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The Baby Laughter Project

The Baby Laughter Project

The laughter of tiny babies is not just a phenomenally popular theme for YouTube videos, it is also a fantastic window into the workings of the human brain. You can’t laugh unless you get the joke. At the University of London's Birkbeck Babylab we study how babies learn about the world. We believe that studying early laughter in detail will throw new light on the workings of babies’ brains, as well as offering new insights into the uniquely human characteristic that is humor.

We are researching just what makes babies laugh by conducting the largest ever global survey of early laughter. If you are parent with a child under two, you can take the survey. It takes about 15-20 minutes to complete.

We are also interested on particular incidents that made your baby laugh. Who was present? What was so funny? You can file a 'field report'.

Project Details

  • PRINCIPAL SCIENTIST: Mark Johnson, Director
  • SCIENTIST AFFILIATION: University of London's Centre for Brain and Cognitive Development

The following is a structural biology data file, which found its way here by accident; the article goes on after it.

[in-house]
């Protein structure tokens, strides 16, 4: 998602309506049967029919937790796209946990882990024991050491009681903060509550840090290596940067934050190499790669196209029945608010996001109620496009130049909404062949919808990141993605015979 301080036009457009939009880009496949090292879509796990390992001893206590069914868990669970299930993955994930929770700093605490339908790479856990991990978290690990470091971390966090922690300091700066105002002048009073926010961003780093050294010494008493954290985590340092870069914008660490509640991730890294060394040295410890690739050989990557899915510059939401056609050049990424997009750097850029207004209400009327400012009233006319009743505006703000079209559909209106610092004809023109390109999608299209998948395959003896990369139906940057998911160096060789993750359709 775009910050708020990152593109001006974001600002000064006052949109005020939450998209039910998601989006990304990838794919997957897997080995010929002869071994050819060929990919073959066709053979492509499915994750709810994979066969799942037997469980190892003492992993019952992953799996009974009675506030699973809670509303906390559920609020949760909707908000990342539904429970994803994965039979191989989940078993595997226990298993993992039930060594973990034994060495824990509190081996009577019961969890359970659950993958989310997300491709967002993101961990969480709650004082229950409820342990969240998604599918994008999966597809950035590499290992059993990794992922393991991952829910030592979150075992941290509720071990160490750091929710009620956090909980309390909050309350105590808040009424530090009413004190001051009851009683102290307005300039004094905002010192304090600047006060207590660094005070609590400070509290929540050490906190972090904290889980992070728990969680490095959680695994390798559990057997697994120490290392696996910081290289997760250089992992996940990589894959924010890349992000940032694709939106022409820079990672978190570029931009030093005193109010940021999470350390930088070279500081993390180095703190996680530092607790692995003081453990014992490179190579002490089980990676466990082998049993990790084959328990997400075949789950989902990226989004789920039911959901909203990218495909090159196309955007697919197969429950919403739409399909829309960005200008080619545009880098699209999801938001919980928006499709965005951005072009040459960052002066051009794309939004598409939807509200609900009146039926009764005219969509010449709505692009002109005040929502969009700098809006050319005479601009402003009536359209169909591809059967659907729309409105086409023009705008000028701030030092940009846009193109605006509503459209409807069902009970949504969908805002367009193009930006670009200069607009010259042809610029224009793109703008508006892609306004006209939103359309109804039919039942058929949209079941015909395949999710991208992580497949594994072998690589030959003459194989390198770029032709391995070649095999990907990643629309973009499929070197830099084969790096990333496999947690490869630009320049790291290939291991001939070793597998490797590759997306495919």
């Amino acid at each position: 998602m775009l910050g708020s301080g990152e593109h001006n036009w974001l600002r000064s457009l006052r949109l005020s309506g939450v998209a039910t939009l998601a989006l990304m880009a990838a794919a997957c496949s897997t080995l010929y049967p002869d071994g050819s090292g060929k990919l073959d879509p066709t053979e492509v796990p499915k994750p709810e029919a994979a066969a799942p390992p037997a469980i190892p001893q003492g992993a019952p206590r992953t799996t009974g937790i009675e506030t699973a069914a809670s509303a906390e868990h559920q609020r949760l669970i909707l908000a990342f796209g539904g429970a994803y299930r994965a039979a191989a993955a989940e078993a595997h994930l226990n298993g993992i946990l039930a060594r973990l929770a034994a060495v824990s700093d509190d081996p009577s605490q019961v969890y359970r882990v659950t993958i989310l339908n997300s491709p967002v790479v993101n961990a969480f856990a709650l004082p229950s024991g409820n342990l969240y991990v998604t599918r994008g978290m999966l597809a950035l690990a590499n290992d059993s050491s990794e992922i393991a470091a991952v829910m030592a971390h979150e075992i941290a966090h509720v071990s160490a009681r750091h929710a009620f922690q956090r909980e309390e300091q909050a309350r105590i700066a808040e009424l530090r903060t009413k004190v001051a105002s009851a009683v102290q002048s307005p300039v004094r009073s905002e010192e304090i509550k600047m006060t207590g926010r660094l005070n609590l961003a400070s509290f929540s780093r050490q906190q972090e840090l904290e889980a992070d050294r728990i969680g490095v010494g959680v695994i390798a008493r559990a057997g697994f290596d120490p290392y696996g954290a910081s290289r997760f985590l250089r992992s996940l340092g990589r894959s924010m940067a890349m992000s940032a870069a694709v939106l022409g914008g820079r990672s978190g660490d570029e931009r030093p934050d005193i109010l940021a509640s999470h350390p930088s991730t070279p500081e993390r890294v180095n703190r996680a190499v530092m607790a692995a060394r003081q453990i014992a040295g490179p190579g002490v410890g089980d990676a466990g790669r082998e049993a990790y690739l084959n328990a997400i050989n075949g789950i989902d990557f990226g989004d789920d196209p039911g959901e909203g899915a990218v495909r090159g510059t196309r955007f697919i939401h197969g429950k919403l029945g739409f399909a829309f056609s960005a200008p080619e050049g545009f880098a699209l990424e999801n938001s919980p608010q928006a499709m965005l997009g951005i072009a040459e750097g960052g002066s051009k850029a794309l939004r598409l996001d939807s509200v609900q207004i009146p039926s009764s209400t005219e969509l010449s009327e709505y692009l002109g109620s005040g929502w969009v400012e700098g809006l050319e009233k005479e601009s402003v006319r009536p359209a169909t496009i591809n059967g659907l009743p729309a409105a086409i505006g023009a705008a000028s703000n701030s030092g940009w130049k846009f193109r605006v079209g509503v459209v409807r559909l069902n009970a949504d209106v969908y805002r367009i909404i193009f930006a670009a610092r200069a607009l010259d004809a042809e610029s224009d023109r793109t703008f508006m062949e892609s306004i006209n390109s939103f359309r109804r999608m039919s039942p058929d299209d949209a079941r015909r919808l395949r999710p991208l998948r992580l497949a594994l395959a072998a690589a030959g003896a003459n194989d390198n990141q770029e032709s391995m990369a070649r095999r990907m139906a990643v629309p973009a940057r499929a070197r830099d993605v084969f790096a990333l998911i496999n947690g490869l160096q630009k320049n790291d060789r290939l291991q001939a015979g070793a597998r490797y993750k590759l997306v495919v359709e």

• DATES: Ongoing
  • PROJECT TYPE: Questionnaire
  • COST: Free
  • GRADE LEVEL: All Ages
  • TIME COMMITMENT: Variable
  • HOW TO JOIN:

    To find out more about the project, visit The Baby Laughter Project Web site.

See more projects in FreeQuestionnaireAll Ages.

What Is Citizen Science?

Research often involves teams of scientists collaborating across continents. Now, using the power of the Internet, non-specialists are participating, too. Citizen Science falls into many categories. A pioneering project was SETI@Home, which has harnessed the idle computing time of millions of participants in the search for extraterrestrial life. Citizen scientists also act as volunteer classifiers of heavenly objects, such as in Galaxy Zoo. They make observations of the natural world, as in The Great Sunflower Project. And they even solve puzzles to design proteins, such as FoldIt. We'll add projects regularly—and please tell us about others you like as well.

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